As COVID-19 ravages the world, closing the digital divide is more critical than ever
CNET is continuing its series that looks at why the broadband gap persists and how we go about closing it.
Roger ChengFormer Executive Editor / Head of News
Roger Cheng (he/him/his) was the executive editor in charge of CNET News, managing everything from daily breaking news to in-depth investigative packages. Prior to this, he was on the telecommunications beat and wrote for Dow Jones Newswires and The Wall Street Journal for nearly a decade and got his start writing and laying out pages at a local paper in Southern California. He's a devoted Trojan alum and thinks sleep is the perfect -- if unattainable -- hobby for a parent.
ExpertiseMobile, 5G, Big Tech, Social MediaCredentials
SABEW Best in Business 2011 Award for Breaking News Coverage, Eddie Award in 2020 for 5G coverage, runner-up National Arts & Entertainment Journalism Award for culture analysis.
If there's one thing the coronavirus has shown, it's that we all need high-speed internet access to survive in an age when everyone's stuck at home. Unfortunately, at least 14.5 million Americans don't have that access (a number that may be artificially low).
It's a staggering number, especially when you consider how essential online access is for work, school and just about every facet of our lives. Broadband access is as critical as running water or electricity, even if it isn't anywhere near as available.
That's where CNET comes in. We previously explored the issue of the broadband gap in our series, Crossing the Broadband Divide back in 2018, and dived into it over the summer through our Daily Charge podcast (episodes posted below).
But with President Joe Biden vowing to spend $20 billion on connecting more Americans and the pandemic shining a new light on the importance of digital access, it's critical that we took another look at the enormity of the problem and what it will actually take to fix it.
The series kicks off with several stories over the next few weeks, starting with a look at how Appalachia represents a big test of Biden's ambitious plans. But this isn't a one-and-done project. Expect to read more stories -- short and long -- that chronicle how the country is working toward that ideal of making broadband access universal and the challenges it faces.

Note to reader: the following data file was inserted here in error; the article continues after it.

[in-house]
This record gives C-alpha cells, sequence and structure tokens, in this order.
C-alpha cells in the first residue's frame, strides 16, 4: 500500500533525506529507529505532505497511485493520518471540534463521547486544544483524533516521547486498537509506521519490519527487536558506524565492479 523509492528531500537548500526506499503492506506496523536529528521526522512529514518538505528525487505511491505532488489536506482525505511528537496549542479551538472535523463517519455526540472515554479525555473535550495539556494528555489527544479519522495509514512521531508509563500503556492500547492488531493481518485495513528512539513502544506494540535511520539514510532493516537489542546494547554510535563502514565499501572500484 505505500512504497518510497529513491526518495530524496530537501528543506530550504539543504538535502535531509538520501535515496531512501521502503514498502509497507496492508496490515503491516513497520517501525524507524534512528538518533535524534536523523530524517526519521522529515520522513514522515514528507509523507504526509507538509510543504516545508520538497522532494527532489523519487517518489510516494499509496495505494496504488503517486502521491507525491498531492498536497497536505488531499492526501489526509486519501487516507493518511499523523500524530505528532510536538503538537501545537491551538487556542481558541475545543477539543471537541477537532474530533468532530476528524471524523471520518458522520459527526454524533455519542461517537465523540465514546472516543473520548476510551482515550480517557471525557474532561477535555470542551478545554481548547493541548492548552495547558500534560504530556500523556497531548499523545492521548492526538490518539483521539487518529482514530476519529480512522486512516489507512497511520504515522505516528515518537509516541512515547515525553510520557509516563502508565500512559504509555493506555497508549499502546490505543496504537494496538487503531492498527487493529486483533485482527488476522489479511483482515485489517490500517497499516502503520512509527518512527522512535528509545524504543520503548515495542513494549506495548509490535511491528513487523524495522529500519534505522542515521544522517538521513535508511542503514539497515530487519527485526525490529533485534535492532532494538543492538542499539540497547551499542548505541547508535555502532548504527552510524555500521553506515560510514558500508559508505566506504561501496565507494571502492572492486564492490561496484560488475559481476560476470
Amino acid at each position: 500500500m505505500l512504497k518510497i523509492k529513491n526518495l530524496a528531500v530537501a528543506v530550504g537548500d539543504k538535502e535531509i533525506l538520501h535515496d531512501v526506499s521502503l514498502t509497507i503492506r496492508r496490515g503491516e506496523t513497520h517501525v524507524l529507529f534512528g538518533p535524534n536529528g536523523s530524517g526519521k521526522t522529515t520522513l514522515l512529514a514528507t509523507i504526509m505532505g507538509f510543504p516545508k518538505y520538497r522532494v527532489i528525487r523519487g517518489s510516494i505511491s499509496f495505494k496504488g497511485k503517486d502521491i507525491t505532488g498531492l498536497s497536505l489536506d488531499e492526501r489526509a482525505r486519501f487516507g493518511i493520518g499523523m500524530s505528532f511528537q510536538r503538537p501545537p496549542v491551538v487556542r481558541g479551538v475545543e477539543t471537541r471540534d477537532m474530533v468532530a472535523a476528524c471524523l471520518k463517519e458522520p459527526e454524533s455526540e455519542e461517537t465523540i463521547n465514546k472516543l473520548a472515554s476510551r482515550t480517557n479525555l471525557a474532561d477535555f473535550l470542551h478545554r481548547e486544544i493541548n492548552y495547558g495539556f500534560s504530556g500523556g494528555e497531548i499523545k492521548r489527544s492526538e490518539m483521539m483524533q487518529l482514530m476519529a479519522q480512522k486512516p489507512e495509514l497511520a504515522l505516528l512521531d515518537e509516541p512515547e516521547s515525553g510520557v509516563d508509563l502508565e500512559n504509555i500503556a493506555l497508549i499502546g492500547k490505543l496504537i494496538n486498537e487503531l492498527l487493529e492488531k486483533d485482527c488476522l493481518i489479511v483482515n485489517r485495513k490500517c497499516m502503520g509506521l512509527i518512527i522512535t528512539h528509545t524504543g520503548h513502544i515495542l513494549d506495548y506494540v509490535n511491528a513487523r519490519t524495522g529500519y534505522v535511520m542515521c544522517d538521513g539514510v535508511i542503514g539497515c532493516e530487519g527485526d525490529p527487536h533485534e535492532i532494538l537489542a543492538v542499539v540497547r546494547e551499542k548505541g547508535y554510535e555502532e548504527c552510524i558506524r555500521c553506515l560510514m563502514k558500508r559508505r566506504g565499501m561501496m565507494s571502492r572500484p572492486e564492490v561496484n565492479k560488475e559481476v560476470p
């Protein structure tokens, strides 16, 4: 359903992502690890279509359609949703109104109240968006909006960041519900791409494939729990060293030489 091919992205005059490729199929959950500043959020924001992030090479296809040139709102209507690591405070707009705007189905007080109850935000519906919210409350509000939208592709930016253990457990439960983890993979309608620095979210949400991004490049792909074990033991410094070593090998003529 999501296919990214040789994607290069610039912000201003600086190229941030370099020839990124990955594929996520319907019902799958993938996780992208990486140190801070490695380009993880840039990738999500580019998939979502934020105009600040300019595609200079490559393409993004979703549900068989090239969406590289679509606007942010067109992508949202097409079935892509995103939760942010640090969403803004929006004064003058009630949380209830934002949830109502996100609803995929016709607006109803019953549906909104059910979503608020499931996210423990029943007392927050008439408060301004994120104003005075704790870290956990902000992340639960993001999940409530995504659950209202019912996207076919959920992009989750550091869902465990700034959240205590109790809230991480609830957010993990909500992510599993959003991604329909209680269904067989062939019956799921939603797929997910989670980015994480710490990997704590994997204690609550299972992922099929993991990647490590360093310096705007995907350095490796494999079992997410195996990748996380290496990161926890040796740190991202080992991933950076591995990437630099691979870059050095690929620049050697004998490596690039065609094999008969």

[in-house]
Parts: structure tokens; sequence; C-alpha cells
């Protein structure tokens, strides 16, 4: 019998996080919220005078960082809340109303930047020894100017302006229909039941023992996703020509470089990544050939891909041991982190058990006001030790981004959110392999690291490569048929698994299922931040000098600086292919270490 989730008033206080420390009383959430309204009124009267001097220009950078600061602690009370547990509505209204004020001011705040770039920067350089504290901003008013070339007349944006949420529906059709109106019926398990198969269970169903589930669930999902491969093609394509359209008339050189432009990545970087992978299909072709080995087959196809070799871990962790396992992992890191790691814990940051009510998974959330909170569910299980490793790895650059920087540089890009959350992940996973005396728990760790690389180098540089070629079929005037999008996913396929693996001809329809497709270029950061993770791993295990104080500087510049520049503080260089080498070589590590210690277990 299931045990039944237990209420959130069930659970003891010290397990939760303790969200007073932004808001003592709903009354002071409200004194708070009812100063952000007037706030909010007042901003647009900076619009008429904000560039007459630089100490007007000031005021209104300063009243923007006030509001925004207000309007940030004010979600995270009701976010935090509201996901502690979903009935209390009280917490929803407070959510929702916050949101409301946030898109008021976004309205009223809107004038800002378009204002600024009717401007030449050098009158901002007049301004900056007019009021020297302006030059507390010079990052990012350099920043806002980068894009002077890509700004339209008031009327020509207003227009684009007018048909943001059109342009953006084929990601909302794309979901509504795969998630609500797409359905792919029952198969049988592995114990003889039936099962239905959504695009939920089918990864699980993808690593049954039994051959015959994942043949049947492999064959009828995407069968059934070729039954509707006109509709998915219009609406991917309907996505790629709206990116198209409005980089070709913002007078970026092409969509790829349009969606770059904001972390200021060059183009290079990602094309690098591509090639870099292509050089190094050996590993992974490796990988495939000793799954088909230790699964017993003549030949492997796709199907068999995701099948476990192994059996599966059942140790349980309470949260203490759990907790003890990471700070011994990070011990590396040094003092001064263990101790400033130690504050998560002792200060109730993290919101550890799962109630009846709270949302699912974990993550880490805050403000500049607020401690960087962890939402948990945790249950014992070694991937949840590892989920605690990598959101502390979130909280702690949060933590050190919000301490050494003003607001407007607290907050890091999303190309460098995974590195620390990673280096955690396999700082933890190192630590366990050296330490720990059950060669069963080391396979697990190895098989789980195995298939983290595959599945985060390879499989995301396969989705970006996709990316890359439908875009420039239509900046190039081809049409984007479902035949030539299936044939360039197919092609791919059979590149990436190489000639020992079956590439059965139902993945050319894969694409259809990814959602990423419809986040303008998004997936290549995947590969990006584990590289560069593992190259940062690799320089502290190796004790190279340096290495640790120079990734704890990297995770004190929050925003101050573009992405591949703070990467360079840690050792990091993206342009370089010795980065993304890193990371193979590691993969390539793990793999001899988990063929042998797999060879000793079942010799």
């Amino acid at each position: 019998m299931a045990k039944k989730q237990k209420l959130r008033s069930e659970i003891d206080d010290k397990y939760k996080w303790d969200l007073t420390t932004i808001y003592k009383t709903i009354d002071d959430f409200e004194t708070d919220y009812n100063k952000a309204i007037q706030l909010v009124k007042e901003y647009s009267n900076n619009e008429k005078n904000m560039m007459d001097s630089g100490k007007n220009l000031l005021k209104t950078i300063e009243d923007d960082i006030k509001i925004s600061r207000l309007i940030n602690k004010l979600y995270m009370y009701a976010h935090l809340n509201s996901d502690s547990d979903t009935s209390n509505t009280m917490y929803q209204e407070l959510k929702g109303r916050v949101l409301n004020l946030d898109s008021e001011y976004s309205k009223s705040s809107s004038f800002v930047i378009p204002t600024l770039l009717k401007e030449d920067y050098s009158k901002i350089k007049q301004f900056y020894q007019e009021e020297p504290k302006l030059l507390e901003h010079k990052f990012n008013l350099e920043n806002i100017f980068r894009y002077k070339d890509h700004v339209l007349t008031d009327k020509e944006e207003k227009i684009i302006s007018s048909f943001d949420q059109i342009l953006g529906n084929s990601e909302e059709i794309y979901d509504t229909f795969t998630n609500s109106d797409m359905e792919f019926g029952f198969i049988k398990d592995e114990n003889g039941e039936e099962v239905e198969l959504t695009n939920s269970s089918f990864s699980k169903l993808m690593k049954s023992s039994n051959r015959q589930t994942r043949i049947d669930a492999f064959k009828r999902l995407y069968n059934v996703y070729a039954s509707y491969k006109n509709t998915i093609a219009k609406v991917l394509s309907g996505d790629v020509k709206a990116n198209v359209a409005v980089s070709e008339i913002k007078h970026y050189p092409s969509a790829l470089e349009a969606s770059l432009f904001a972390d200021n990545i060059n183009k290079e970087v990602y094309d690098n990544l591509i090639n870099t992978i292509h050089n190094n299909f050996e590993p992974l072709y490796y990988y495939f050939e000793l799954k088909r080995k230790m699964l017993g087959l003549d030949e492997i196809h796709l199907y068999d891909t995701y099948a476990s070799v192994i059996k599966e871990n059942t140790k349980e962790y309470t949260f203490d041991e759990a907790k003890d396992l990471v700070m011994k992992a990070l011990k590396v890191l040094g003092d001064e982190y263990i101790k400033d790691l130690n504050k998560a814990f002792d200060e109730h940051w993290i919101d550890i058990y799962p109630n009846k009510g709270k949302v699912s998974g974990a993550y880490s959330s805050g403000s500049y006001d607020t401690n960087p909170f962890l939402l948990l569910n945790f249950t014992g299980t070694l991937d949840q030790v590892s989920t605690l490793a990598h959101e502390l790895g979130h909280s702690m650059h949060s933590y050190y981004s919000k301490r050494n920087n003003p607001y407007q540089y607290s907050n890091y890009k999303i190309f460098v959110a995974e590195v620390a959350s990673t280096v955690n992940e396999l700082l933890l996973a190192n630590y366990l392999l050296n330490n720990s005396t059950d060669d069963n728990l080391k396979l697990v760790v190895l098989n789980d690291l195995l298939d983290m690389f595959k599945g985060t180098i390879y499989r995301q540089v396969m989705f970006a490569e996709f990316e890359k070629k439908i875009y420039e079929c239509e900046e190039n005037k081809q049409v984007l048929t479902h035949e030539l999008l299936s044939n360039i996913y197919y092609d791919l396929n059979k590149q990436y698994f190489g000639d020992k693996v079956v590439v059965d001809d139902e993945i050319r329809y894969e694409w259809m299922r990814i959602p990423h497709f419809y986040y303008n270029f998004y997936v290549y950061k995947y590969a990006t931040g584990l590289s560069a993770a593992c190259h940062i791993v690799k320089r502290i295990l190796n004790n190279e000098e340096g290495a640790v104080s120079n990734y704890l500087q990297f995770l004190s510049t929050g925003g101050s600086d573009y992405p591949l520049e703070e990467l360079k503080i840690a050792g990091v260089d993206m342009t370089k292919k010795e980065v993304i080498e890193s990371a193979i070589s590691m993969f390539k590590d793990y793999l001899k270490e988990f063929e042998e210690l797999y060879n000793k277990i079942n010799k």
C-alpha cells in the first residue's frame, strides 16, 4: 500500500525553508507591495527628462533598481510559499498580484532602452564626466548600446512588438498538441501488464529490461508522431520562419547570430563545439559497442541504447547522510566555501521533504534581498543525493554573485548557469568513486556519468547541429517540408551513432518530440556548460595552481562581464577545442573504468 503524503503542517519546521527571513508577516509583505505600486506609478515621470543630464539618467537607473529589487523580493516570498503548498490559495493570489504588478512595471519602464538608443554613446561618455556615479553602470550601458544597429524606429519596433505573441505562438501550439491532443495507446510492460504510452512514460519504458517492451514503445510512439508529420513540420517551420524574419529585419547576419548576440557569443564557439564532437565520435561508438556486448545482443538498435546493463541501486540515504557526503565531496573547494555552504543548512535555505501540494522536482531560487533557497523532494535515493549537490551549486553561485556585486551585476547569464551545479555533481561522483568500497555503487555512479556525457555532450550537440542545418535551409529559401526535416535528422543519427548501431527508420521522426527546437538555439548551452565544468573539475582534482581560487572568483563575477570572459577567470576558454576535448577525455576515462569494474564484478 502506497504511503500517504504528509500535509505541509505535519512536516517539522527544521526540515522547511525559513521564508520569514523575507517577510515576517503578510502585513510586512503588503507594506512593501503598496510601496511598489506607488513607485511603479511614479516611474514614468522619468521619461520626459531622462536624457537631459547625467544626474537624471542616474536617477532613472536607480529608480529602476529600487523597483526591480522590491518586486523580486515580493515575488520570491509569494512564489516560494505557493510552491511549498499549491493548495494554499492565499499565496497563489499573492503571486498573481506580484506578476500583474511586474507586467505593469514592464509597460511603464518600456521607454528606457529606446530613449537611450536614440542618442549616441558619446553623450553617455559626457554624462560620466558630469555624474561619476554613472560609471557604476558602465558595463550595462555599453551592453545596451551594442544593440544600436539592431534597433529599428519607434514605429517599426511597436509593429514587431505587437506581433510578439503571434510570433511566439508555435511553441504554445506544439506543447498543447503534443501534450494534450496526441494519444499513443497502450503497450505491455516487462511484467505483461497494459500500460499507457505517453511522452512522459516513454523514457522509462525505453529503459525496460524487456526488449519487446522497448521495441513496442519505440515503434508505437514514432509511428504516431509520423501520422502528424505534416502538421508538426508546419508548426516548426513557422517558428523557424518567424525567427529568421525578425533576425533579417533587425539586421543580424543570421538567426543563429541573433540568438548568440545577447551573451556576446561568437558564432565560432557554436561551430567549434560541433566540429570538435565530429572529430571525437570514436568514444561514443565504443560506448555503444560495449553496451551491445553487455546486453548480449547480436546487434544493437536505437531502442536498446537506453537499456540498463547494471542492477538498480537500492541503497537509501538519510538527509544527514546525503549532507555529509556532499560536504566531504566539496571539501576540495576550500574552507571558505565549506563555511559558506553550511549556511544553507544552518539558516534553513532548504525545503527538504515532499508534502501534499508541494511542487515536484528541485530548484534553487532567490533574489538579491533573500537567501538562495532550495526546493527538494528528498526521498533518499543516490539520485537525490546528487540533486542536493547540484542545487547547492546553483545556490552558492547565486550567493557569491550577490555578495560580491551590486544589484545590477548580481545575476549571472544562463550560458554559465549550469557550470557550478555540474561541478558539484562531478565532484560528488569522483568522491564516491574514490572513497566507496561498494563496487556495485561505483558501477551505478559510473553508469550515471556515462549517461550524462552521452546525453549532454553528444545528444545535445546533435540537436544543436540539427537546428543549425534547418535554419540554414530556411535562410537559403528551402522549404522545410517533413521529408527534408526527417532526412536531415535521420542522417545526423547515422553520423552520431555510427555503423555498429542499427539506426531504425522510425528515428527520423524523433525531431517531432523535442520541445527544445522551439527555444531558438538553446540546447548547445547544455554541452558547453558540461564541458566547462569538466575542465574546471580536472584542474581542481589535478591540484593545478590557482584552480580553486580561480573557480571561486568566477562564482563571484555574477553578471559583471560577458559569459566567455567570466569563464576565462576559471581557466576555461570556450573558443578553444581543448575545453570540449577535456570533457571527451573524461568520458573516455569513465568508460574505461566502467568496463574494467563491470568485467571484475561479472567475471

Until then, you can get more context around this problem -- and some of the potential solutions -- in a special six-part series of The Daily Charge podcast that includes interviews with industry experts and executives to get their perspectives on how to address the digital divide.
Episode 1: How did we get here?
CNET senior reporter and regulatory expert Maggie Reardon sets the stage with a look at the past issues and regulatory maneuvers that've created the gap we see today. (Aug. 24)
Episode 2: Why it's still a problem
Internet Innovation Alliance Chairman Bruce Mehlman discusses some of the political, regulatory and technical hurdles we face. (Aug. 25)
Episode 3: A look at the National Broadband Plan
Blair Levin, who served as the executive director in charge of producing the National Broadband Plan under the Obama administration, discusses what's changed since the plan debuted in 2010. (Aug. 26)
Episode 4: What about wireless?
Verizon Chief Technology Officer Kyle Malady discusses cellular's role in getting more people access to the internet.
Episode 5: Is 5G the answer?
Qualcomm's Dean Brenner, senior vice president of spectrum strategy and technology policy, and Alice Tornquist, vice president of government affairs, discuss how 5G fits into the solution. (Aug. 28)
Episode 6: How do we get out of this jam?
Morgan Kurk, chief technology officer of infrastructure provider Commscope, discusses how current technology can help close the gap, but how political hurdles still need to be cleared. (Aug. 29)